We’re in that special time of year where it feels like there is always a holiday on the horizon – we’ve just had Easter, May Day Bank Holiday is just around the corner and then it’s not long until the special long Jubilee weekend at the beginning of June.
We all appreciate our paid time off but as an employer, what are your obligations to your employees so they can enjoy time away from work?
Statutory leave entitlement
Full time workers are entitled to at least 28 days holiday – or 5.6 weeks per year which includes bank holidays. In a normal year, we get 8 bank holidays so full timers get a minimum of 4 weeks holiday each year plus bank holidays.
Part time workers entitlement is calculated on a pro rata basis and this can be quite tricky to work out – they are still entitled to 5.6 weeks but the number of days they are away from work is calculated based on how many days they would normally work. So they still get 5.6 weeks of holiday but not as many as 28 days. Luckily, there is a handy leave calculator here to make it easier.
The calculator is also useful if you have an employee who is full time but has started mid-way through your annual leave year and so, in their first year of employment, isn’t entitled to their full allowance.
If your employees don’t work regular hours or are on a zero hours contract, they still accrue holiday entitlement, but it is calculated in a different way. They ‘earn’ holiday time for every hour they work and can then chose to take that holiday when they want.
Holidays over legal minimum
Employers are free to reward their employees with as much paid time off as they want. In fact, some large employers are even offering employees unlimited holiday time and trust their teams to use that benefit responsibly.
Additional holiday days can also be used as an incentive or reward for service – an employee might get an extra day’s holiday each year as they pass their anniversary of joining the company.
Holiday policies within your organisation
There are a number of other considerations regarding holiday and holiday pay that businesses need to address and ideally, write policy for.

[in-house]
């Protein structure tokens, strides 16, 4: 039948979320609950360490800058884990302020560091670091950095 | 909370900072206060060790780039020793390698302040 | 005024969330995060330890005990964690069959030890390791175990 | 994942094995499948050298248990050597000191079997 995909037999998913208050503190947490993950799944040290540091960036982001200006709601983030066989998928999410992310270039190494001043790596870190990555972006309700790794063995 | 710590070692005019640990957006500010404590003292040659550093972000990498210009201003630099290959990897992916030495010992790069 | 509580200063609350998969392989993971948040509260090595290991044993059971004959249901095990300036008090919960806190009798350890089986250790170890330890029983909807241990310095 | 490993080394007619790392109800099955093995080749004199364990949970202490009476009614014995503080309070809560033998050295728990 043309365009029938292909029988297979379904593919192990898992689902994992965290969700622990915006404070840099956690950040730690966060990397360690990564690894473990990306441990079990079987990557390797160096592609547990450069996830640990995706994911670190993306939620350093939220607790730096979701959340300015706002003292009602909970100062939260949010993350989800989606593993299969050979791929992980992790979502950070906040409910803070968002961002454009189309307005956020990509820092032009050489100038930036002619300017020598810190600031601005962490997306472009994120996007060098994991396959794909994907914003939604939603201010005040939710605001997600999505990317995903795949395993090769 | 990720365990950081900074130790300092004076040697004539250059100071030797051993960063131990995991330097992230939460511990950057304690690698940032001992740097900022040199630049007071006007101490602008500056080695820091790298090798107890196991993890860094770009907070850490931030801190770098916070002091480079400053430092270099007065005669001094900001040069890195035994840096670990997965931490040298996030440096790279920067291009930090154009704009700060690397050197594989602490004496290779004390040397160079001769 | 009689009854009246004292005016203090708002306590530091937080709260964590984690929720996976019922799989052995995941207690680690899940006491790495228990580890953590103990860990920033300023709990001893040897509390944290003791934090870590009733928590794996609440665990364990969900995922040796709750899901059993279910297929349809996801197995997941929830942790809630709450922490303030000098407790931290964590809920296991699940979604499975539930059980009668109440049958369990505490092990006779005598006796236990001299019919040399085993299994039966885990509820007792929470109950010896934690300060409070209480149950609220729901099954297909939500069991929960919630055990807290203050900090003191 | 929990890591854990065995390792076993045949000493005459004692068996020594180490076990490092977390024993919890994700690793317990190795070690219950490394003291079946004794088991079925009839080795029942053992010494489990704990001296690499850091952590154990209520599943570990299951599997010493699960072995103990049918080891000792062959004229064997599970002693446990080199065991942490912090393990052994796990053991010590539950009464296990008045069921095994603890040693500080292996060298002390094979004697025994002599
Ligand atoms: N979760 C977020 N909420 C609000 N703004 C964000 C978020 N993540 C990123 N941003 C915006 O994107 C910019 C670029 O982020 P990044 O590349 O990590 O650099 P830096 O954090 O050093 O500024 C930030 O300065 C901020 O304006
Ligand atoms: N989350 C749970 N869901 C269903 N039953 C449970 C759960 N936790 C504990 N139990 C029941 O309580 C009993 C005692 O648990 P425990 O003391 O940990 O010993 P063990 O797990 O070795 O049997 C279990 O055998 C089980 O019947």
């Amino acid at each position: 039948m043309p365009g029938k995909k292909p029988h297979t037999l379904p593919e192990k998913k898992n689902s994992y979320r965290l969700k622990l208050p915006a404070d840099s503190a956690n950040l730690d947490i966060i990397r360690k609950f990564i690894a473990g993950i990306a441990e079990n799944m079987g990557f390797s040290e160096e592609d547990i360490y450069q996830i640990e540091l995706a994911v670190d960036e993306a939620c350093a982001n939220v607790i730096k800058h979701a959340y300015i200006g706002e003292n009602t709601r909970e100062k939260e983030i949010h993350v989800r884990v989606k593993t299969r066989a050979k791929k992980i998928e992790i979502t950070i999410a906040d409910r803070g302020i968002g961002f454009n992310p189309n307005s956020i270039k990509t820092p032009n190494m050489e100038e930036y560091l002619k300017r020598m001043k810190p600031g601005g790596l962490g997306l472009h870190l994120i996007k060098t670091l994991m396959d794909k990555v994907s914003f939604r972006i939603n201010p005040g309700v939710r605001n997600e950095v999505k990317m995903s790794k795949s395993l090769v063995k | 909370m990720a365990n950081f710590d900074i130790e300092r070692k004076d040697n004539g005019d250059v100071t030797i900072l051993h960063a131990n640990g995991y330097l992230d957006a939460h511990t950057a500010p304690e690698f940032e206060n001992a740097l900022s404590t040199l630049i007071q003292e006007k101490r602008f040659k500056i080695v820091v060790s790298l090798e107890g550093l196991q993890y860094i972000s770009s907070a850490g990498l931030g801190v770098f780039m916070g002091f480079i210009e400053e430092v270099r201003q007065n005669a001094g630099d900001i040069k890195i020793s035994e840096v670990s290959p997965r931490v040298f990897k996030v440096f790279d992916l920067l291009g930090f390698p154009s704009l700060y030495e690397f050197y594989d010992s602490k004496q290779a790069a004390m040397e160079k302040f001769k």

A key one is around the amount of notice that is required before any holiday is taken. If a worker wants just one or two days holiday, the notice required for that might not be very long. On the other hand, if they want to take a fortnight’s summer holiday, especially if it’s at a popular time for holidays, then more notice might be needed. It’s also important to remind your employees that they shouldn’t book a holiday until they have had their leave signed off.
Sometimes an employee won’t have taken all of their entitled leave in the year and so they have days left over. Whilst this should be discouraged, sometimes it’s unavoidable and so there should to be a policy around how many days can be carried forward to the next year. Typically, this might be no more than 5 days – an amount that won’t cause too much disruption but also gives workers the chance to save up some leave for something special like a honeymoon.
It is also possible, with agreement, to pay staff for untaken leave. Again, there should be a policy for this and the number of days kept to a minimum; time away from the workplace is so important for physical and mental health that swapping it for money doesn’t help anyone.
We hope you all enjoy the bank holiday weekend and any other holidays you have coming up. If you need any help with holiday pay, or anything connected to payroll, just get in touch.